We’ve determined that what makes us elite is the constant pursuit of excellence. We know that just when we think we’ve “arrived,” that it’s time to grow some more. So, we’re doing just that-examining what we do well and then striving for more; reflecting on what we know isn’t going well and striving to grow, change, learn and become better.
We’ve always been a close staff but this year we strive to get closer. We strive to work with teachers outside of our grade level teams and to build even better relationships. Thursday, on picture day of all days, we even took time to compete in our first “Culture Challenge”.
Why did you all make the effort to compete? Because, you believe in the importance of relationships.
You are on a pursuit of excellence.
I believe that the honest and sometimes uncomfortable conversations we’ve had when taking a close look at ourselves as educators is the best part of the pursuit. This year, this staff has stood up and owned. I asked you to be comfortable enough with one another to call each other out when we go below the line. You’ve had the courage to say, “We can get better at…” And, we are!
Remember, there is no finish line.
We’re on a journey.
Stay the course.
Push one another.
This week our bus drivers came in and got their pictures taken for the yearbook. Have you learned their names? Have you made a real connection with them? Have you thanked them for what they do? It’s amazing how much our bus drivers care about our students. Build that relationship!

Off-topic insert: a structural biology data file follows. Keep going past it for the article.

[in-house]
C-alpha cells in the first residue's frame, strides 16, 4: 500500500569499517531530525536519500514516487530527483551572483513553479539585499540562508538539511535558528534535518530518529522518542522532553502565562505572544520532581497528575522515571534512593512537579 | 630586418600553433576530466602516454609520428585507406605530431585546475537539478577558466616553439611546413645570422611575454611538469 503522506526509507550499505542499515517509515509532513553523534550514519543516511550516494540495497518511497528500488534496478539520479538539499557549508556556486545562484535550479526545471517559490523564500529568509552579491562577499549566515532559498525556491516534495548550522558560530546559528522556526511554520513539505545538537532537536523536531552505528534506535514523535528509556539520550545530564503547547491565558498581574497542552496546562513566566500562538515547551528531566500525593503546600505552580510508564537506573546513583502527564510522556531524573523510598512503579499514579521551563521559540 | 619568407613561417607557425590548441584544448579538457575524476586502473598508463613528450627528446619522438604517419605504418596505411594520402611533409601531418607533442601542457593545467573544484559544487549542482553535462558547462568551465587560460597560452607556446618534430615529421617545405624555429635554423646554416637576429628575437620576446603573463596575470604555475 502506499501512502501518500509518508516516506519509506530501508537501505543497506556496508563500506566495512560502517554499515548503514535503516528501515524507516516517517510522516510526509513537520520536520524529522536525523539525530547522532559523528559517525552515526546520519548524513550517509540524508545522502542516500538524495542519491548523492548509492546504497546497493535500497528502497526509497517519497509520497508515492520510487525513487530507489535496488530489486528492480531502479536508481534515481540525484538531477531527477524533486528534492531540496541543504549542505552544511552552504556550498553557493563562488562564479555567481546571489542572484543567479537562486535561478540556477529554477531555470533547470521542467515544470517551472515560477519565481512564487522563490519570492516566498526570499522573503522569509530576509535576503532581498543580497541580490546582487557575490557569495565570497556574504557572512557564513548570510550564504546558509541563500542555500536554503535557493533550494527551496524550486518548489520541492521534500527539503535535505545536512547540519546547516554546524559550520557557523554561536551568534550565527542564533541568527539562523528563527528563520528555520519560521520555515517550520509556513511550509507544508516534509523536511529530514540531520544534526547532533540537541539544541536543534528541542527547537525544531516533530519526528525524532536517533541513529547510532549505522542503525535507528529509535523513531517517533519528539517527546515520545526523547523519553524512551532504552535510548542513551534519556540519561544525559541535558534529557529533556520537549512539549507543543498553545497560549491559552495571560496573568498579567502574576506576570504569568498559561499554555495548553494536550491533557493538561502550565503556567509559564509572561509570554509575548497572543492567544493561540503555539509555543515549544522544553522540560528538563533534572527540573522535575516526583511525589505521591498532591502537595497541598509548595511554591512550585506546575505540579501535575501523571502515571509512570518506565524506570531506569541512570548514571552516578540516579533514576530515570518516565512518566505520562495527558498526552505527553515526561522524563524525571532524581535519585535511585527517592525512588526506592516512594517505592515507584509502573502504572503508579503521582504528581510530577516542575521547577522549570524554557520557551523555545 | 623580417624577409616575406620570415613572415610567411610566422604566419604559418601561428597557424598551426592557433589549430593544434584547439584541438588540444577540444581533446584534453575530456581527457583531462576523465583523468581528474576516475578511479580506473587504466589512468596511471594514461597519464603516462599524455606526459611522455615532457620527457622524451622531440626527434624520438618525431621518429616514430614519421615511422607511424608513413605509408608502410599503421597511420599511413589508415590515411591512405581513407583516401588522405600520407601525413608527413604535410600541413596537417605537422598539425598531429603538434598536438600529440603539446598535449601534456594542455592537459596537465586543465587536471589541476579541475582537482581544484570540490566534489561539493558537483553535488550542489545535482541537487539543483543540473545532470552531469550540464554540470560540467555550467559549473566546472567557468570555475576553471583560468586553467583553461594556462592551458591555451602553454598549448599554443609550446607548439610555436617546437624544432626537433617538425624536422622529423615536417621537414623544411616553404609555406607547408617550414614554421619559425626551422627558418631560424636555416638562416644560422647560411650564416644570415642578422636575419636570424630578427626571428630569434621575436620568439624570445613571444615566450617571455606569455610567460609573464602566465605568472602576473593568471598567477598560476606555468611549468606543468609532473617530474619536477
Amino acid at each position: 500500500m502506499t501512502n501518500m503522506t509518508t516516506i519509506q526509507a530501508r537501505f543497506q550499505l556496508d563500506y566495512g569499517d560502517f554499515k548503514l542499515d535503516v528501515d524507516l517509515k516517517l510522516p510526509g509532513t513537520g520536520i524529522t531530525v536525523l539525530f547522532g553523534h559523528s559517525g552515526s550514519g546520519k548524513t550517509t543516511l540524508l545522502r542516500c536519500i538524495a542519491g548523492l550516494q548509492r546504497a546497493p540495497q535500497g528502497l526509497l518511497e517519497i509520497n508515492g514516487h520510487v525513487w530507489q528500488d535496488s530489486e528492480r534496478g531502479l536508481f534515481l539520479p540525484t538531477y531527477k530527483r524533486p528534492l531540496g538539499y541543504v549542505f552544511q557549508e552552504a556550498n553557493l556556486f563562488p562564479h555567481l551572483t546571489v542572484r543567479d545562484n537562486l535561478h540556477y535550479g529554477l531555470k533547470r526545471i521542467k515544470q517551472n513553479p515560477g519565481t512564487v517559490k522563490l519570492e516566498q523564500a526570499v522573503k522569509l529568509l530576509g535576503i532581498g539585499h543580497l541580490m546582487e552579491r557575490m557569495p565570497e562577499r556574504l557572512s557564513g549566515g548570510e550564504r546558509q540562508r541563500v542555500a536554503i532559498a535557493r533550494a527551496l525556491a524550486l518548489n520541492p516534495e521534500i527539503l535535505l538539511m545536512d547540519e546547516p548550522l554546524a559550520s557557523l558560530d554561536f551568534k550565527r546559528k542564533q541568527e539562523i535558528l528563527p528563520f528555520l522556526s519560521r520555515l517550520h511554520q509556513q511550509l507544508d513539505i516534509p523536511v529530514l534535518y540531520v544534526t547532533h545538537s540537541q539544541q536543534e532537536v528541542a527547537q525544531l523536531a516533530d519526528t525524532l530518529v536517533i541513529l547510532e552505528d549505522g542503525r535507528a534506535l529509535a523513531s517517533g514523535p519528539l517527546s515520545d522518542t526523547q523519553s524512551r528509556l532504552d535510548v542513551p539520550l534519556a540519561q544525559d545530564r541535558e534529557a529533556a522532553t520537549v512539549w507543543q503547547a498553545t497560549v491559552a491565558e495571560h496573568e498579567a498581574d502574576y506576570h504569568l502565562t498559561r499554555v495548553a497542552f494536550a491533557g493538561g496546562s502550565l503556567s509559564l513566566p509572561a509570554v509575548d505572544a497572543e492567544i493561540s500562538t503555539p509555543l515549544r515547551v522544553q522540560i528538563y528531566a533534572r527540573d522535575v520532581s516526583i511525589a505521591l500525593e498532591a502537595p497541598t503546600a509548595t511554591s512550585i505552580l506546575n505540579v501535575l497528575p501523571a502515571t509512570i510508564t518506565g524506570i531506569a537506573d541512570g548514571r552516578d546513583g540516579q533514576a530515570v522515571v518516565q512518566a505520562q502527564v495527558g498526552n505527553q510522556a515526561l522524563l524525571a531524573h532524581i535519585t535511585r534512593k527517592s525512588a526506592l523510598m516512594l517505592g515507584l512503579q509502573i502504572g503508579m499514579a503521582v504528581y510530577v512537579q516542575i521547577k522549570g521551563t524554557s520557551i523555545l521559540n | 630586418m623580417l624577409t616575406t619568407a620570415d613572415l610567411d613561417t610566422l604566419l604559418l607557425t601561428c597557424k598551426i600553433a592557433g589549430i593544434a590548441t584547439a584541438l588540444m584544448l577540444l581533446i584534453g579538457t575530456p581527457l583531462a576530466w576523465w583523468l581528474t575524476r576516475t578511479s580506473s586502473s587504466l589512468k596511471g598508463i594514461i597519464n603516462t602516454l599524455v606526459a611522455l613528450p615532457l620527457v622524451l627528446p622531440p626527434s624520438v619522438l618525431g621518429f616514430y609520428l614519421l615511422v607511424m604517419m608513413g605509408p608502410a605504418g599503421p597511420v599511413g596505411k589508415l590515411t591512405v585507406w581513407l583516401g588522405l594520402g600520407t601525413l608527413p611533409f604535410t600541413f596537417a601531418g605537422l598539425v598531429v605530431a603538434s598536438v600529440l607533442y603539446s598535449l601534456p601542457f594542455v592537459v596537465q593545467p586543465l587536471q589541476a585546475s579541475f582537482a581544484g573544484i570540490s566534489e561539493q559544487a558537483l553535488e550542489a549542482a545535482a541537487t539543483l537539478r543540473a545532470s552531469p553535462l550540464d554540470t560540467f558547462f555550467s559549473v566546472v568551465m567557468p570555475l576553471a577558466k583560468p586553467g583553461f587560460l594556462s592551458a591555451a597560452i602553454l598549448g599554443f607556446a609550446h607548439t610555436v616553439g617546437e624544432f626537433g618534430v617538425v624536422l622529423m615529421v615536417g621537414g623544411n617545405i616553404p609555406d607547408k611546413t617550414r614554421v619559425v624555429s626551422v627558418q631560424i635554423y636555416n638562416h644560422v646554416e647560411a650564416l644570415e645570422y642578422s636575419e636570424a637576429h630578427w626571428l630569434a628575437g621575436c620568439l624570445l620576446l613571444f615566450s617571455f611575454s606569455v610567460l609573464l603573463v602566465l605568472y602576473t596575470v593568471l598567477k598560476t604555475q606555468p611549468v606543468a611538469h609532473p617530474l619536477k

Next week we will continue to focus on relationships. We have agreed that we will all work to learn the names of every student in the building.
1. If you don’t know a student’s name ask!
2. If you do, be sure to greet him/her by name.
4. Make a personal connection.
5. Stand up and own it-let’s hold each other accountable for this!
I can’t wait to see what next week will bring.
Here is the link to the staff update for September 11.
Kevin Carroll's words play over and over in my head every day. "If you think this is a casual thing, maybe you should find some other work." Every action and interaction that we have makes an impact. Our moments with our students are so important.
When we think about school, most of us think about a class of 20-25 (well...alright...27-30) students with a teacher. But, on Monday, I was reminded of how many other important people there are at school who impact kids every day.